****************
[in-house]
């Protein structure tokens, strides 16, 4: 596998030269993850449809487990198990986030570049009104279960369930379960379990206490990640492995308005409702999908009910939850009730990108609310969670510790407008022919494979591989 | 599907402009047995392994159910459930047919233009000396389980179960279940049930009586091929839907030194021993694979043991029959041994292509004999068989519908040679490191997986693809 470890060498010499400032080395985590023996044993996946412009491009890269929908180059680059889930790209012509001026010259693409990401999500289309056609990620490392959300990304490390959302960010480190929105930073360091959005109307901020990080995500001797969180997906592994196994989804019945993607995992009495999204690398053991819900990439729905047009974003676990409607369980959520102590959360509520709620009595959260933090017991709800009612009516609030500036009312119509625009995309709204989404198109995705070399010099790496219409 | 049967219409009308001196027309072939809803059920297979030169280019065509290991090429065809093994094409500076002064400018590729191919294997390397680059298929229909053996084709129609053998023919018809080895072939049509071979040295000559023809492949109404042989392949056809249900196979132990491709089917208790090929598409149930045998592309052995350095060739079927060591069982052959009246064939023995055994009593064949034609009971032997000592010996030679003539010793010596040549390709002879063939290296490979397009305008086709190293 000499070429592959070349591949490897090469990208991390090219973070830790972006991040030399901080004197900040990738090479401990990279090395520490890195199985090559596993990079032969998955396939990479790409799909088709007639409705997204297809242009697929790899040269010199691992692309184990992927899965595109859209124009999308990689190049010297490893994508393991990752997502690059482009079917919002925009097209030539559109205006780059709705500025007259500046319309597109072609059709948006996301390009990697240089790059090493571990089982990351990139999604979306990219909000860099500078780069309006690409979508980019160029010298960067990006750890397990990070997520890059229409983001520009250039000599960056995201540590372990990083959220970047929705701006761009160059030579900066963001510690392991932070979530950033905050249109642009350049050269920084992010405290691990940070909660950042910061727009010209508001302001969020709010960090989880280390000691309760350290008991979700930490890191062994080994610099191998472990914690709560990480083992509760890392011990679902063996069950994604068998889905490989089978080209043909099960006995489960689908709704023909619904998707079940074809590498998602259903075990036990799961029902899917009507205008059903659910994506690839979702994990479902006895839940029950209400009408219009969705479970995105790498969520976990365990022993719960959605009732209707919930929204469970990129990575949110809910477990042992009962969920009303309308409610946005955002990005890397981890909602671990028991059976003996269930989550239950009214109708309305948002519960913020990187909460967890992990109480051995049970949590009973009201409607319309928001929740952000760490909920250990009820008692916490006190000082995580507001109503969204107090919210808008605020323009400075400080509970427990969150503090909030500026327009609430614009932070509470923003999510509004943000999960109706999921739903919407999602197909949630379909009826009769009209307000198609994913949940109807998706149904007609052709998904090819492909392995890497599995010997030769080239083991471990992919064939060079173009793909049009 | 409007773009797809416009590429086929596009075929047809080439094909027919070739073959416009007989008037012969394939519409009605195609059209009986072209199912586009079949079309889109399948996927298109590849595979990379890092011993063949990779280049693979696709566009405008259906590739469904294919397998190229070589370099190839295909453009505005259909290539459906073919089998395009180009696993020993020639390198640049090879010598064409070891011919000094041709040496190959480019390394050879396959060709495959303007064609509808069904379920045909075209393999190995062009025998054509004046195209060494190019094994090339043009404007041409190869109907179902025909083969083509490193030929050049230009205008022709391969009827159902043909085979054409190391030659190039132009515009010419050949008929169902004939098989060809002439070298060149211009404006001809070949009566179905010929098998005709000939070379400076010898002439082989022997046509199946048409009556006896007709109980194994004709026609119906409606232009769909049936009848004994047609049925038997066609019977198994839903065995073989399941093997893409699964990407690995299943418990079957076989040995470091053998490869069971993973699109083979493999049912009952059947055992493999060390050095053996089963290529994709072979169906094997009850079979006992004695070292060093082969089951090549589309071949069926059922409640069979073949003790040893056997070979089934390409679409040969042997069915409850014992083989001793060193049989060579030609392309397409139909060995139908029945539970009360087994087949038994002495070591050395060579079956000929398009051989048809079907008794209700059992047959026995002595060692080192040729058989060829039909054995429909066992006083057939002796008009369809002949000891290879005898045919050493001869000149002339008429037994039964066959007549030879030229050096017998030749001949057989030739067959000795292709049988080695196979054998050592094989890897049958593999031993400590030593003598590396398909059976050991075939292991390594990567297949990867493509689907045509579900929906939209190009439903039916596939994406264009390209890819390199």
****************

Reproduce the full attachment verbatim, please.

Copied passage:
[in-house]
């Protein structure tokens, strides 16, 4: 596998030269993850449809487990198990986030570049009104279960369930379960379990206490990640492995308005409702999908009910939850009730990108609310969670510790407008022919494979591989 | 599907402009047995392994159910459930047919233009000396389980179960279940049930009586091929839907030194021993694979043991029959041994292509004999068989519908040679490191997986693809 470890060498010499400032080395985590023996044993996946412009491009890269929908180059680059889930790209012509001026010259693409990401999500289309056609990620490392959300990304490390959302960010480190929105930073360091959005109307901020990080995500001797969180997906592994196994989804019945993607995992009495999204690398053991819900990439729905047009974003676990409607369980959520102590959360509520709620009595959260933090017991709800009612009516609030500036009312119509625009995309709204989404198109995705070399010099790496219409 | 049967219409009308001196027309072939809803059920297979030169280019065509290991090429065809093994094409500076002064400018590729191919294997390397680059298929229909053996084709129609053998023919018809080895072939049509071979040295000559023809492949109404042989392949056809249900196979132990491709089917208790090929598409149930045998592309052995350095060739079927060591069982052959009246064939023995055994009593064949034609009971032997000592010996030679003539010793010596040549390709002879063939290296490979397009305008086709190293 000499070429592959070349591949490897090469990208991390090219973070830790972006991040030399901080004197900040990738090479401990990279090395520490890195199985090559596993990079032969998955396939990479790409799909088709007639409705997204297809242009697929790899040269010199691992692309184990992927899965595109859209124009999308990689190049010297490893994508393991990752997502690059482009079917919002925009097209030539559109205006780059709705500025007259500046319309597109072609059709948006996301390009990697240089790059090493571990089982990351990139999604979306990219909000860099500078780069309006690409979508980019160029010298960067990006750890397990990070997520890059229409983001520009250039000599960056995201540590372990990083959220970047929705701006761009160059030579900066963001510690392991932070979530950033905050249109642009350049050269920084992010405290691990940070909660950042910061727009010209508001302001969020709010960090989880280390000691309760350290008991979700930490890191062994080994610099191998472990914690709560990480083992509760890392011990679902063996069950994604068998889905490989089978080209043909099960006995489960689908709704023909619904998707079940074809590498998602259903075990036990799961029902899917009507205008059903659910994506690839979702994990479902006895839940029950209400009408219009969705479970995105790498969520976990365990022993719960959605009732209707919930929204469970990129990575949110809910477990042992009962969920009303309308409610946005955002990005890397981890909602671990028991059976003996269930989550239950009214109708309305948002519960913020990187909460967890992990109480051995049970949590009973009201409607319309928001929740952000760490909920250990009820008692916490006190000082995580507001109503969204107090919210808008605020323009400075400080509970427990969150503090909030500026327009609430614009932070509470923003999510509004943000999960109706999921739903919407999602197909949630379909009826009769009209307000198609994913949940109807998706149904007609052709998904090819492909392995890497599995010997030769080239083991471990992919064939060079173009793909049009 | 409007773009797809416009590429086929596009075929047809080439094909027919070739073959416009007989008037012969394939519409009605195609059209009986072209199912586009079949079309889109399948996927298109590849595979990379890092011993063949990779280049693979696709566009405008259906590739469904294919397998190229070589370099190839295909453009505005259909290539459906073919089998395009180009696993020993020639390198640049090879010598064409070891011919000094041709040496190959480019390394050879396959060709495959303007064609509808069904379920045909075209393999190995062009025998054509004046195209060494190019094994090339043009404007041409190869109907179902025909083969083509490193030929050049230009205008022709391969009827159902043909085979054409190391030659190039132009515009010419050949008929169902004939098989060809002439070298060149211009404006001809070949009566179905010929098998005709000939070379400076010898002439082989022997046509199946048409009556006896007709109980194994004709026609119906409606232009769909049936009848004994047609049925038997066609019977198994839903065995073989399941093997893409699964990407690995299943418990079957076989040995470091053998490869069971993973699109083979493999049912009952059947055992493999060390050095053996089963290529994709072979169906094997009850079979006992004695070292060093082969089951090549589309071949069926059922409640069979073949003790040893056997070979089934390409679409040969042997069915409850014992083989001793060193049989060579030609392309397409139909060995139908029945539970009360087994087949038994002495070591050395060579079956000929398009051989048809079907008794209700059992047959026995002595060692080192040729058989060829039909054995429909066992006083057939002796008009369809002949000891290879005898045919050493001869000149002339008429037994039964066959007549030879030229050096017998030749001949057989030739067959000795292709049988080695196979054998050592094989890897049958593999031993400590030593003598590396398909059976050991075939292991390594990567297949990867493509689907045509579900929906939209190009439903039916596939994406264009390209890819390199």